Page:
The most ubiquitous figure has undoubtedly been Randa Abdel-Fattah, an author and Macquarie University Fellow. Whenever Hamas gets up to its genocidal mischief, Abdel-Fattah is quick to appear on television screens to contextualise —  that’s her word — the latest atrocities. She manages this task by noisily dodging condemnation of Hamas and banging on about Israel’s supposed settler colonialism, ethnic cleaning, and whatever else has lately been added to the charge sheet. She did all this in the now-viral interview with Erin Molan on Sky News, embedded below.

After Molan on a few occasions tried to describe Hamas’ war crimes, like the decapitation of babies, Abdel-Fattah got very huffy and denied such allegations, dismissing them as Israeli “propaganda.” She then added — and this still wasn’t her most odious claim — that Hamas should not be considered a terrorist organisation. Towards the end of the debate, Molan played a video clip of protestors at the Sydney Opera House chanting “Gas the Jews” and asked for a reaction: Abdel-Fattah tersely replied: “I didn’t hear anything.”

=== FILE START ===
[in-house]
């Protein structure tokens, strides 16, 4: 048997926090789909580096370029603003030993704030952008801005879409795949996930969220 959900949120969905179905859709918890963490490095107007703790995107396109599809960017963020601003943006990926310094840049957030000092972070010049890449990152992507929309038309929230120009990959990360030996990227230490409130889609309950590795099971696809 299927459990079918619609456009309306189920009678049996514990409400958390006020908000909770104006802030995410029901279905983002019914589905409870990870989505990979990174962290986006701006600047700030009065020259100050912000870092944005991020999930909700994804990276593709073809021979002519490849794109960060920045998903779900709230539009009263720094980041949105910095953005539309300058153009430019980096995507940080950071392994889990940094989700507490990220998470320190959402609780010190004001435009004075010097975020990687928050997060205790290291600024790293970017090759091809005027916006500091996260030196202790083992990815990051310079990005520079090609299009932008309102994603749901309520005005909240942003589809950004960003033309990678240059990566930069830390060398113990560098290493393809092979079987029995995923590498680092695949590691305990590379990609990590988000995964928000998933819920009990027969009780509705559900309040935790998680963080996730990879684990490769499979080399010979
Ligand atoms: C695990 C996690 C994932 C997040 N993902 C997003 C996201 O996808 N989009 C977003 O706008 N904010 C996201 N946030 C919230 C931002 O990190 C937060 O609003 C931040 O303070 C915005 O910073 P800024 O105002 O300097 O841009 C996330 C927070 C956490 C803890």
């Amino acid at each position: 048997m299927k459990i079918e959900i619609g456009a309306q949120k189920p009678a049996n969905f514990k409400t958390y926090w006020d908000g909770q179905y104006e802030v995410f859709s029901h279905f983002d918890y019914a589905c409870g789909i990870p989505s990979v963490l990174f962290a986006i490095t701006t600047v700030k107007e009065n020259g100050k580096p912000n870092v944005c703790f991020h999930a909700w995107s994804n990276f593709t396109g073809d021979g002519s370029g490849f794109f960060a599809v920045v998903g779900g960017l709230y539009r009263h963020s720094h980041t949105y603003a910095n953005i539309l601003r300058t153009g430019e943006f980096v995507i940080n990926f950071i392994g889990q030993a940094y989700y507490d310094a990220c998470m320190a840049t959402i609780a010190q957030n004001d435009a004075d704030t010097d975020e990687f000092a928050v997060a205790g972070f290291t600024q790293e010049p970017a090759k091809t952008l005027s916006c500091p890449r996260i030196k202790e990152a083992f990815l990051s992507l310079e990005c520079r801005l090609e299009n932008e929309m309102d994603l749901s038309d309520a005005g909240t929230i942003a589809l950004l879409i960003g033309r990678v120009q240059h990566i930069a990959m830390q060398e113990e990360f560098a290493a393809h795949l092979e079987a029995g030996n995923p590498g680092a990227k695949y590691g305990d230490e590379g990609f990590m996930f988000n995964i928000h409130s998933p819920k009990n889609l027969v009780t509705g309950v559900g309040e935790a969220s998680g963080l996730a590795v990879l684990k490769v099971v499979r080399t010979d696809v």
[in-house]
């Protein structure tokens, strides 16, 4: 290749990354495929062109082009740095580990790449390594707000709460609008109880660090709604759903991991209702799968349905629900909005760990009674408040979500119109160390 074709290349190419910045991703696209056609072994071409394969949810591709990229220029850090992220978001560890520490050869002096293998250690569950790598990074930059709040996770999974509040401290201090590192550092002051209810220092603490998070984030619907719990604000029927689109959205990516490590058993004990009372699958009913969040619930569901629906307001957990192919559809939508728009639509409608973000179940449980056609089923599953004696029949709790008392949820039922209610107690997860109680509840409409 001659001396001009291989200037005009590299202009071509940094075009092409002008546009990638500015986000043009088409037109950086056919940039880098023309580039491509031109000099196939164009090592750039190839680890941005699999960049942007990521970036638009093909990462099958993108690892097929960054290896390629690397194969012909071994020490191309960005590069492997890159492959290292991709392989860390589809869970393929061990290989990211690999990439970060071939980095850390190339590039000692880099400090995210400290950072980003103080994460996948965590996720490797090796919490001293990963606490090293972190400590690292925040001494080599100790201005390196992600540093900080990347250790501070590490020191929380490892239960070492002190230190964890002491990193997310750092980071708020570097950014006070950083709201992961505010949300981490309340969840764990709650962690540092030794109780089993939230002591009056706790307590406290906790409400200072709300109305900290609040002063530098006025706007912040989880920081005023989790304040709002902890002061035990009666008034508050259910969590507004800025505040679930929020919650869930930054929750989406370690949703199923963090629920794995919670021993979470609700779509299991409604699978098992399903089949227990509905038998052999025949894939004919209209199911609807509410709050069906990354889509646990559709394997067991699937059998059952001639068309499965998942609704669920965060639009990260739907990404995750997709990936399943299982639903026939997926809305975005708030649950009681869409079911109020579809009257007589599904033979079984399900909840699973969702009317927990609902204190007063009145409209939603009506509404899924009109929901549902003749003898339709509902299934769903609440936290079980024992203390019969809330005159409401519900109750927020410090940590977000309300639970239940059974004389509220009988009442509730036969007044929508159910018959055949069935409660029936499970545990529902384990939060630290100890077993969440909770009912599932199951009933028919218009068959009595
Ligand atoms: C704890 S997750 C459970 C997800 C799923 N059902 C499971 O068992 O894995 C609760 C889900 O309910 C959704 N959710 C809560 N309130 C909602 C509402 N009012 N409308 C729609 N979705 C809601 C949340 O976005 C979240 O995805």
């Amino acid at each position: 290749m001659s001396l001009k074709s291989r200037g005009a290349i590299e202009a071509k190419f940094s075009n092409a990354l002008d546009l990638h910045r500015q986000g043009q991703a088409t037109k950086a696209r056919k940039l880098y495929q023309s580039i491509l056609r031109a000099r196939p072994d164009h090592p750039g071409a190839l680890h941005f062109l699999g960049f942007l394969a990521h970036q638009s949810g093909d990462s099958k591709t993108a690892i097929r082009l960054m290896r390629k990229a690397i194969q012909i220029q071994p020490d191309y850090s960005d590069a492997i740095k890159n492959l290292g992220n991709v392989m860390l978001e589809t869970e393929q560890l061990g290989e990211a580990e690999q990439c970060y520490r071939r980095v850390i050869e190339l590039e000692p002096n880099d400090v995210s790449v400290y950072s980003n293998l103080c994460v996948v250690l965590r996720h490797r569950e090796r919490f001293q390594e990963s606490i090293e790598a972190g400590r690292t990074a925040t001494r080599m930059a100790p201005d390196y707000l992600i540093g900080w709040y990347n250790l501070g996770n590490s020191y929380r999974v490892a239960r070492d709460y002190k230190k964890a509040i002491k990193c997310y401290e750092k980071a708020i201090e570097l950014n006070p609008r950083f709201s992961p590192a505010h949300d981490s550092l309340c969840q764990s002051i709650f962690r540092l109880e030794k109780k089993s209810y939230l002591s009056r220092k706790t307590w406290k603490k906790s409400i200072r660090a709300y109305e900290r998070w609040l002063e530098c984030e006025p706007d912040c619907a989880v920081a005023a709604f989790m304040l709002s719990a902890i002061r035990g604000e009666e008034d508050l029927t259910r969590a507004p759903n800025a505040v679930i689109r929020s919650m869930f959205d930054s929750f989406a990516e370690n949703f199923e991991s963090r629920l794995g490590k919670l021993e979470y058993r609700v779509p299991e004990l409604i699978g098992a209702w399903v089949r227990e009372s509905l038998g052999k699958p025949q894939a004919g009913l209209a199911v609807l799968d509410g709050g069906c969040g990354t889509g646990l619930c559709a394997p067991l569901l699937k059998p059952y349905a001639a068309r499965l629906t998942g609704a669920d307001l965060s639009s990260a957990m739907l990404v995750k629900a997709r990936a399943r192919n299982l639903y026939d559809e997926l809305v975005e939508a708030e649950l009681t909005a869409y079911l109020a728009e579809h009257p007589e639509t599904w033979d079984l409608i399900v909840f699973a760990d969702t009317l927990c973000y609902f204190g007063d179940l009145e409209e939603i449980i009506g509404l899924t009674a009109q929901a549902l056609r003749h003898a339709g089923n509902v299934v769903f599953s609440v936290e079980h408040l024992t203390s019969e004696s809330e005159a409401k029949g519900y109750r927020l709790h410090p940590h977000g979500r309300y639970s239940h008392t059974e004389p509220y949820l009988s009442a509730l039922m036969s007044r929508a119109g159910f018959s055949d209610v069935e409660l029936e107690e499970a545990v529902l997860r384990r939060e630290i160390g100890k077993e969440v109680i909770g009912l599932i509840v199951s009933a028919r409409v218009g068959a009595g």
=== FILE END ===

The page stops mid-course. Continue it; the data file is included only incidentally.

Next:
That sums up Abdel-Fattah and her co-thinkers. All can be reliably counted upon to accuse Israel of fabricated crimes, like the bombing of the Al-Ahli Hospital, while they pretend not to notice the mass murder of Jewish civilians, which now includes babies torn from their mothers’ wombs.

Australian campuses and institutions are not the only ones infested with cretins. The war in the Middle East has triggered an outbreak of Hamas excuse-making and glorification all across Western universities. “It was exhilarating, it was energising,” enthused Cornell professor Russell Rickford about the 1400 dead Israelis. “Settlers are not civilians,” stated Yale professor Zareena Grewal, who has probably served up the most laconic justification for the massacre of Jews. “Intifada until victory,” declared a group of Oxford academics and union members.